Category Archives: Horse Stories

Unusual Markings! Always fun… And things I wish they would invent!






Note:  12/8/10

Today got away from me… I spent the entire day with Norma and hadn’t prepared my post for you in time for my deadline.  So, I hope you don’t mind me re-posting an Oldie but Goodie.   Thank you for reading!

UNUSUAL MARKINGS!

I’m writing about unusual markings because I was under the wrong impression for several hundred years.  You see, I have a Shetland, Dodger,  that I rescued off of a pony ring.  He was at auction.  Indeed, he had several ugly scar patches of white hairs on his shoulders, but he also had stray white hairs along his back.  At the time, I thought he not only had an ill fitting saddle at his wither, but howdy howdy, his saddle rubbed incorrectly all over his back! (Pictured is a long hair coat on my pony taken today.  All those white hairs will become a web pattern.)

Now, major scarring would be easy to believe because this little pony does have awful conformation.  It would make sense that my pony right circler would have many scars from those tiny kid saddles along his slab-sided top line, narrow high withers and chicken hips.  So, for many years now, let’s say… 14, I’ve believed that he had awful scars that kept growing over the years…  Huh?  Wait a minute… Scars that grow?  OK, something was up here.  So finally I decided to figure out what the heck was going on with this spider web pattern of white hairs growing on his back.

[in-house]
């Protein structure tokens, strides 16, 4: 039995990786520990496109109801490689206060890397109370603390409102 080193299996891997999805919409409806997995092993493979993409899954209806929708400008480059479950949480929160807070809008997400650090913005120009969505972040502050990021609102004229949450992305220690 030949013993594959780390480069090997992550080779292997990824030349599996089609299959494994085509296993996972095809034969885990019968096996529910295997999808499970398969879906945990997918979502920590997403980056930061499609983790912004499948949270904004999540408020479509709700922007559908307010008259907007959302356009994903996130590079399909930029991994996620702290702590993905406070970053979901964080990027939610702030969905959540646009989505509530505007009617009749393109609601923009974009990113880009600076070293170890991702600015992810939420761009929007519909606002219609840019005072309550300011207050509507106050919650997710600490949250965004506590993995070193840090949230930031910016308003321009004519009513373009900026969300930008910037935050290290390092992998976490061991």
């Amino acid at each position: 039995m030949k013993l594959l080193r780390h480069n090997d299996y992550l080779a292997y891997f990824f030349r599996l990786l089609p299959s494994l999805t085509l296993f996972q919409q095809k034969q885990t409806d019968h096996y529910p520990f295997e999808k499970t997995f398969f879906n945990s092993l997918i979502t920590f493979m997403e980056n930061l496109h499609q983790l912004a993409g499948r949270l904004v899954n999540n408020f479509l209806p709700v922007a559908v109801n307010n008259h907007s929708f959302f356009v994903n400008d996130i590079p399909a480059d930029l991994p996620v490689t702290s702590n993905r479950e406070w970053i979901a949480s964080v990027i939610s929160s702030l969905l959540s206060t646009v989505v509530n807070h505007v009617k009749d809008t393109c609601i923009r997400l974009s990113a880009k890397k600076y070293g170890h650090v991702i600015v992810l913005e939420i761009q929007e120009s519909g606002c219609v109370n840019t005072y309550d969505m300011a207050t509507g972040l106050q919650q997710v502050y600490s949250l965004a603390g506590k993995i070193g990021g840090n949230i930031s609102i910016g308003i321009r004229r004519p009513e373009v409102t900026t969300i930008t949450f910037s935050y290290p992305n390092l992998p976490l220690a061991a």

Lacing!  Have you ever heard of it?  Me, neither.  It can also be called “Giraffe markings”.  Literally, every year, this pattern gets bigger.  After doing some research, I find that the lacing is genetic and it grows as the horse grows.  So, all these years I’ve been blaming a non-existent saddle when in truth, he has a rare coat pattern called “lacing”.  Wow.  Just another horsey marvel…

Cool, eh?  I’ve added a few pics of better examples.

As I was thinking about odd patterns, I thought I would look to find unusual marking on the Internet.  Here are several.

1)  This is called “Birdcatcher”.  It is really an unfortunate pattern!  If you can’t quite see it, it appears that the horse was sitting under a few pigeons. .. I think, if it were my horse,  I would just get a sharpie or some food coloring or dye of some type.  Maybe shoe polish… In my head, I get this image of my mother running over with a tissue she’s wet on her tongue to furiously try and wipe off the bird droppings from my show horse….